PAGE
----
David Ledden on Press Coverage of Largest Peace March in English History

Editorially, most commentators sided with the aims of yesterday’s historic demonstration. In The Observer, of four opinion pieces, one praised the potential among British Muslims to help raise a common voice on issues that affect everyone. Two pieces pondered Tony Blair’s future, while one bewildering article by Nick Cohen, entitled ‘The Left Isn’t Listening,” patronisingly criticised the organisers of yesterday’s events for “having gone to great lengths to censor and silence” the aims of genuine proponents of democracy in the Arab world.

2003.02.18

The British media today [2003.02.16] faced a new movement. The impression left by yesterday’s historical march, in which two million people across the political and social divide took part, is one of solidarity in the face of an increasingly isolated and anaemic pro-war coalition.

Every single Sunday paper devoted its cover to photographs depicting the masses on parade; every single paper exclaimed the word “million” with regards to the numbers of participants; every single paper avoided minimising the scale of yesterday’s unbelievable turnout.

And as the euphoria of yesterday’s historical march subsided into analysis, the impact of millions of people, Muslims and anarchists, trade unionists and playwrights, had yet to fully be understood. Would this be a turning point in the march to war? Would this be the moment in which all guns are lowered in favour of peaceful and lasting resolutions? Would this be the day when our leaders listened?

The cover of the right-centrist Sunday Times estimated that five million people had taken part in demonstrations worldwide. The Independent left it at “over a million” nation wide. The centre-left paper, The Observer noted simply that millions had marched world-wide, while devoting the front page to a gigantic photo of the march alongside an editorial titled, ‘One Million. And Still They Came.”

As reported yesterday, while events came to a close around 5 p.m., thousands of anti-war demonstrators were still snaking their way on Oxford Street and from Embankment towards Hyde Park in the hopes of hearing one of the many speakers scheduled to appear.

For coverage, The Observer took the lead amongst so-called “quality-paper” broadsheets, devoting eight pages to the rally. The Independent for its part gave five pages to what it called “The People’s Protest.” The Sunday Times gave the march four pages.

Editorially, most commentators sided with the aims of yesterday’s historic demonstration. In The Observer, of four opinion pieces, one praised the potential among British Muslims to help raise a common voice on issues that affect everyone. Two pieces pondered Tony Blair’s future, while one bewildering article by Nick Cohen, entitled ‘The Left Isn’t Listening,” patronisingly criticised the organisers of yesterday’s events for “having gone to great lengths to censor and silence” the aims of genuine proponents of democracy in the Arab world.¹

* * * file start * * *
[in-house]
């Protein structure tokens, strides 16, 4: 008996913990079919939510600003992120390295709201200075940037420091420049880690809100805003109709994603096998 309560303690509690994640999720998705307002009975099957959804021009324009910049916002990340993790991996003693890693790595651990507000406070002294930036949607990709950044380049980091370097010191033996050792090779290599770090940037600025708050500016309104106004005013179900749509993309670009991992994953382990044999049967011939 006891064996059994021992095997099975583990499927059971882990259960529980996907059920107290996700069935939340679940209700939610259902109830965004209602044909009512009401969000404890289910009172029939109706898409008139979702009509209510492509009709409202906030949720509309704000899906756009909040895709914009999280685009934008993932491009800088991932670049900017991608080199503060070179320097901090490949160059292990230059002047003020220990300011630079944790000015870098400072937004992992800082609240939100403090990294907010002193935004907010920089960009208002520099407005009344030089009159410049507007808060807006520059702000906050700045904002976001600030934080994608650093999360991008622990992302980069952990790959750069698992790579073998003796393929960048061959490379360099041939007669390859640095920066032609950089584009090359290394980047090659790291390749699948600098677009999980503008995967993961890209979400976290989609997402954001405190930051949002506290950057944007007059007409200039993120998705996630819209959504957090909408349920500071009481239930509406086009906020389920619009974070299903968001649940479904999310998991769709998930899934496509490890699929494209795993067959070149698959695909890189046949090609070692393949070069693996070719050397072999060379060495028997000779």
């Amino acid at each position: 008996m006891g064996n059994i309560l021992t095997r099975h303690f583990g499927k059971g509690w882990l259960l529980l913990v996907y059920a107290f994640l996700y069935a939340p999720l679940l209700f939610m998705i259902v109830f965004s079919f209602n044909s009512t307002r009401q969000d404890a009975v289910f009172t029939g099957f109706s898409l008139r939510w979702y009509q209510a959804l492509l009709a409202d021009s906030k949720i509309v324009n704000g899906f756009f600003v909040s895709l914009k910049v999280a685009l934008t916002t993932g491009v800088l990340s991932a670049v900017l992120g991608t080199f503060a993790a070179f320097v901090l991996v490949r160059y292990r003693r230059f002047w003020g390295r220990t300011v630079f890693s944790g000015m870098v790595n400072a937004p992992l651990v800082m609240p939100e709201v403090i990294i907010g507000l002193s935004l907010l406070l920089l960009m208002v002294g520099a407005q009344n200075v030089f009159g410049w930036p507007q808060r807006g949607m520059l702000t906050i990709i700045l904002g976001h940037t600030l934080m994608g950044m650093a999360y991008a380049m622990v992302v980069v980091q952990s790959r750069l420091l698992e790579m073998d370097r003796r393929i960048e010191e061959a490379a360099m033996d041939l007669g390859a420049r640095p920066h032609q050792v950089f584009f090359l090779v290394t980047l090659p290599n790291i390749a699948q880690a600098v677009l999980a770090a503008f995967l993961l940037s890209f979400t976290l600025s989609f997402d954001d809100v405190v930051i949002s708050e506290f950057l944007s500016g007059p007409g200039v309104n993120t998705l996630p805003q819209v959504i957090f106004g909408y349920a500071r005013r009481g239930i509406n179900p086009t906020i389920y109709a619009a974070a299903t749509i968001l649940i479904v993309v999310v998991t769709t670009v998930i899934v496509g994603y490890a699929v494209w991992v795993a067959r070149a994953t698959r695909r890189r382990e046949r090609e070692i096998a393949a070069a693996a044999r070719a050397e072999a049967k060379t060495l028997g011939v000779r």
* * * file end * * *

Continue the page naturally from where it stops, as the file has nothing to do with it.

The Independent devoted four op-ed pieces to the march. Of these, two articles questioned Blair and Bush’s wisdom, while one warned that the Prime Minister may “end up as a PM without a party.”² A fourth article reminded readers that, while millions march, terrorists worldwide are regrouping. “While the world looks away,” stated Steve Richards, “the terrorists prepare to strike.”³

The Sunday Times disregarded the opinions of the millions mentioned on its own front page and gave three thumbs-up to Bush and Blair’s bellicose motives, stating that, “it would be hard to find a better definition of a just war.”*

Tony Blair remained defiant, stating in a speech to 2000 delegates of his own Labour Party yesterday that, “ridding the world of Saddam Hussein would be an act of humanity.”**


¹The Observer, February 16, 2003
²Mr.Blair Nat End Up as a PM Without a Party, The Independent, February 16, 2003
³While the World Wrangles, the Terrorists are Quietly Regrouping, The Independent, February 16, 2003
*This is a Just War, The Sunday Times, February 16, 2003
**Overthrowing Saddam Would be an Act of Humanity, says Blair, The Independent, February 16, 2003

Author: David Ledden

News Service: TheExperiment

URL: http://www.theexperiment.org/articles.php?news_id=1905